1988 update of the U.S. census by race/ethnicity, parent education and geographic region. To be included in the normative sample, infants had to be full term (36 to 42 weeks gestation) with birth weight appropriate for gestational age, have no significant medical complications, no disabilities, and not be receiving treatment or intervention for disabilities.

Item Set Development

Unlike the BSID, the BSID-II has circumscribed item sets. The introduction of item sets is a major conceptual change in the BSID-II and one that has introduced significant concern among examiners (Ross & Lawson, 1997 ). Rather than thinking of individual items, examiners must think in terms of item sets. Along with the change in item sets came a change in the basal and ceiling rules (Don't Forget 1.3). A major complaint of the BSID was the time that was sometimes required to establish a basal and ceiling of 10 consecutive passes and failures, respectively. In addition, it was difficult for examiners to know where to begin testing. Therefore the scores for infants of the same age were not necessarily based on the same series of items. Item sets were constructed in the BSID-II to overcome these complaints from the BSID. Item sets are organized by chronological age and include a series of items that increase in difficulty. They overlap such that the item set for age 9 months includes the most difficult items in the 8-month item set and the easiest items in the 10-month item set. Therefore movement among items sets is straightforward and in most cases, introduces only a few additional items. The item sets were designed to be broad enough that in most cases an examiner could establish the basal and ceiling within one item set. Each item set includes scores that are approximately ± 1.5 standard deviations from the mean (approximately 78 to 122). When testing infants with scattered abilities or severe delays, clinical judgment is necessary to determine the initial item set. The use of items sets has been a major criticism of the BSID-II and will be addressed more fully in Chapter 5.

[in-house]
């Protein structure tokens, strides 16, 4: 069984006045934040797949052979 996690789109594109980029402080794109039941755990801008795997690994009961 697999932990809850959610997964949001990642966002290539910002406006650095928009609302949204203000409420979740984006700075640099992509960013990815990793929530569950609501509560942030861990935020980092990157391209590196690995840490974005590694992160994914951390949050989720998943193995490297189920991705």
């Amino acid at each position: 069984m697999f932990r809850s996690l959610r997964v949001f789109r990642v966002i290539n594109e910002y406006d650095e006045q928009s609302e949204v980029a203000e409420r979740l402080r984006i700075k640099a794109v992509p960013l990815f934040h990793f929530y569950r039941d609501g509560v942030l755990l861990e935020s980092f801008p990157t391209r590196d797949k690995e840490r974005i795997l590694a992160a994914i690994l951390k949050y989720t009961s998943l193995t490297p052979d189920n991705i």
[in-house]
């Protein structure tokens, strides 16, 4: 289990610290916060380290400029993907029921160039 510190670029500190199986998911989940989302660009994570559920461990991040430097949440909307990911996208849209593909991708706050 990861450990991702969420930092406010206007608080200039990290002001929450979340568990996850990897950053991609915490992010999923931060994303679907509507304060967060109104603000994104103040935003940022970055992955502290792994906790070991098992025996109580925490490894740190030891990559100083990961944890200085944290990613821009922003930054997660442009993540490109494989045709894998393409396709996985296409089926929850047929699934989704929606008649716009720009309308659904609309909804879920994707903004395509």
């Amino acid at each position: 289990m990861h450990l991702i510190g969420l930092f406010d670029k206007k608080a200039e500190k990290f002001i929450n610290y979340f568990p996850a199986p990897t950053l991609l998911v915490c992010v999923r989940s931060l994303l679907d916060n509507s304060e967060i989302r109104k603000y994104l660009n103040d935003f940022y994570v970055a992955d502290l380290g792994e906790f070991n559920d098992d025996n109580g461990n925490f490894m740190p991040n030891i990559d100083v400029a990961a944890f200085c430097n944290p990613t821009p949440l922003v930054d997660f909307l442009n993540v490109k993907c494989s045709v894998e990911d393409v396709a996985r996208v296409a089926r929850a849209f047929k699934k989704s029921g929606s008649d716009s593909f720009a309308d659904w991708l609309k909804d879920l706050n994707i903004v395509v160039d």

There have been hundreds of published studies that have used the Bayley Scales with both nonclinical and clinical samples of children, in clinical and research settings, and as an outcome as well as a predictor measure. Numer-




1.3 Item Sets and Basal and Ceiling Rules

· There are 22 item sets each for the Mental and Motor Scales designated by infant's age. · Item sets for the Mental Scale have an average of 27 items with a range of 20 to 36 items.The Motor Scale has an average of 17 items with a range of 14 to 21 items. · Item sets are listed on page 42 of the BSID-II manual and are demarcated on the Record Forms. · The Mental Scale basal is achieved when credit is received for at least five items in an item set and the ceiling is achieved when no credit is received for at least three items in an item set. · The Motor Scale basal is achieved when credit is received for at least four items in an item set and ceiling is achieved when no credit is received for at least two items in an item set. · If a basal is not achieved within the first item set administered, the examiner must go to the previous item set in an attempt to achieve a basal.The examiner continues in this fashion until a basal is reached. · If a ceiling is not reached within the first item set, the examiner must proceed to the next higher item set in an attempt to reach a ceiling.The examiner continues in this fashion until a ceiling is reached. · For most infants the basal and ceiling occur within the same item set, but they may occur in different item sets.

ous investigators have examined the psychometric properties of the BSID or compared it with other infant assessments (e.g., Burns, Burns, & Kabacoff, 1992; Costarides & Schulman, 1998; Gerken, Eliason, & Arthur, 1994; LeTendre, Spiker, Scott, & Constantine, 1992). The BSID has been used with typically developing populations to describe variations in development (e.g., Kopp & McCall, 1982) and with at-risk populations to describe the impact of biological or environmental challenges on children's development (e.g., Arendt, Singer, Angelopoulos, Bass-Busdiecker, & Mascia, 1998; Russell et al., 1998). The Bayley has been translated into multiple languages and adapted for use throughout the world (e.g., Chung, Rhee, & Park, 1993; Godbole, Barve, & Chaudhari, 1997; Phatak, 1993). Caution is warranted in using the BSID in populations that differ from the standardization sample because most investigators have not conducted normative studies on the populations they are using. Therefore some examiners who use the BSID for research purposes